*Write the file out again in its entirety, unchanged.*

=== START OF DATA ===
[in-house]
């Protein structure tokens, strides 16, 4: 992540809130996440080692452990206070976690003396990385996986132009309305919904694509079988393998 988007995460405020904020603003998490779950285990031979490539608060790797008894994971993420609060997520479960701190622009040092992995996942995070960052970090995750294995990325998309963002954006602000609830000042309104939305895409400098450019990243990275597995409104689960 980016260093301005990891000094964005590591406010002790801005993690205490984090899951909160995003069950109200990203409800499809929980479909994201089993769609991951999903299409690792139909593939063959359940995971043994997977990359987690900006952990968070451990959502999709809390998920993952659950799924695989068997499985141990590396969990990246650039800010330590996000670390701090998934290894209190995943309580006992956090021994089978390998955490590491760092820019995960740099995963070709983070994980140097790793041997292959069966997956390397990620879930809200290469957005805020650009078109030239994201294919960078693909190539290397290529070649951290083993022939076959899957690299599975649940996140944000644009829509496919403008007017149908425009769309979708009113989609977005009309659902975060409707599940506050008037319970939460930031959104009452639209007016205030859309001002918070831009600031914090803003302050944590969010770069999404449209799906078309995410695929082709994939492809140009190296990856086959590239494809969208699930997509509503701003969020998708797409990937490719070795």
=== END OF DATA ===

[in-house]
């Protein structure tokens, strides 16, 4: 992540809130996440080692452990206070976690003396990385996986132009309305919904694509079988393998 988007995460405020904020603003998490779950285990031979490539608060790797008894994971993420609060997520479960701190622009040092992995996942995070960052970090995750294995990325998309963002954006602000609830000042309104939305895409400098450019990243990275597995409104689960 980016260093301005990891000094964005590591406010002790801005993690205490984090899951909160995003069950109200990203409800499809929980479909994201089993769609991951999903299409690792139909593939063959359940995971043994997977990359987690900006952990968070451990959502999709809390998920993952659950799924695989068997499985141990590396969990990246650039800010330590996000670390701090998934290894209190995943309580006992956090021994089978390998955490590491760092820019995960740099995963070709983070994980140097790793041997292959069966997956390397990620879930809200290469957005805020650009078109030239994201294919960078693909190539290397290529070649951290083993022939076959899957690299599975649940996140944000644009829509496919403008007017149908425009769309979708009113989609977005009309659902975060409707599940506050008037319970939460930031959104009452639209007016205030859309001002918070831009600031914090803003302050944590969010770069999404449209799906078309995410695929082709994939492809140009190296990856086959590239494809969208699930997509509503701003969020998708797409990937490719070795």